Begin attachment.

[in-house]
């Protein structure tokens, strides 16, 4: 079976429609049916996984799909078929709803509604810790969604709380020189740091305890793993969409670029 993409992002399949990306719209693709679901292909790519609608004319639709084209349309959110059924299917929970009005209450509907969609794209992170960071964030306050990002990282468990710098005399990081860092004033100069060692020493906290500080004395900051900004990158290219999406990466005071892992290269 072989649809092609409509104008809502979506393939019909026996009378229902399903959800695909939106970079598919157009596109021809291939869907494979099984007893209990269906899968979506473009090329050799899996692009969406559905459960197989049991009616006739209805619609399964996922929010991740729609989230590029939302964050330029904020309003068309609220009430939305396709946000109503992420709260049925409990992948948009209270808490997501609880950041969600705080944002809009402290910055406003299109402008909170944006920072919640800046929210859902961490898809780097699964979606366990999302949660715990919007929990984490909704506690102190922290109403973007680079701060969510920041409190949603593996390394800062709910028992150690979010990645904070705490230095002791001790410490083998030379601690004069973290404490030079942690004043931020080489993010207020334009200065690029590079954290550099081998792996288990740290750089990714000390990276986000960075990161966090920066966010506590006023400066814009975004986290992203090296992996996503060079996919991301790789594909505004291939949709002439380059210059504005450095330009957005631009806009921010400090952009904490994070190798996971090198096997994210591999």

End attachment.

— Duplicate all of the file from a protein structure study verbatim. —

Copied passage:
[in-house]
């Protein structure tokens, strides 16, 4: 079976429609049916996984799909078929709803509604810790969604709380020189740091305890793993969409670029 993409992002399949990306719209693709679901292909790519609608004319639709084209349309959110059924299917929970009005209450509907969609794209992170960071964030306050990002990282468990710098005399990081860092004033100069060692020493906290500080004395900051900004990158290219999406990466005071892992290269 072989649809092609409509104008809502979506393939019909026996009378229902399903959800695909939106970079598919157009596109021809291939869907494979099984007893209990269906899968979506473009090329050799899996692009969406559905459960197989049991009616006739209805619609399964996922929010991740729609989230590029939302964050330029904020309003068309609220009430939305396709946000109503992420709260049925409990992948948009209270808490997501609880950041969600705080944002809009402290910055406003299109402008909170944006920072919640800046929210859902961490898809780097699964979606366990999302949660715990919007929990984490909704506690102190922290109403973007680079701060969510920041409190949603593996390394800062709910028992150690979010990645904070705490230095002791001790410490083998030379601690004069973290404490030079942690004043931020080489993010207020334009200065690029590079954290550099081998792996288990740290750089990714000390990276986000960075990161966090920066966010506590006023400066814009975004986290992203090296992996996503060079996919991301790789594909505004291939949709002439380059210059504005450095330009957005631009806009921010400090952009904490994070190798996971090198096997994210591999």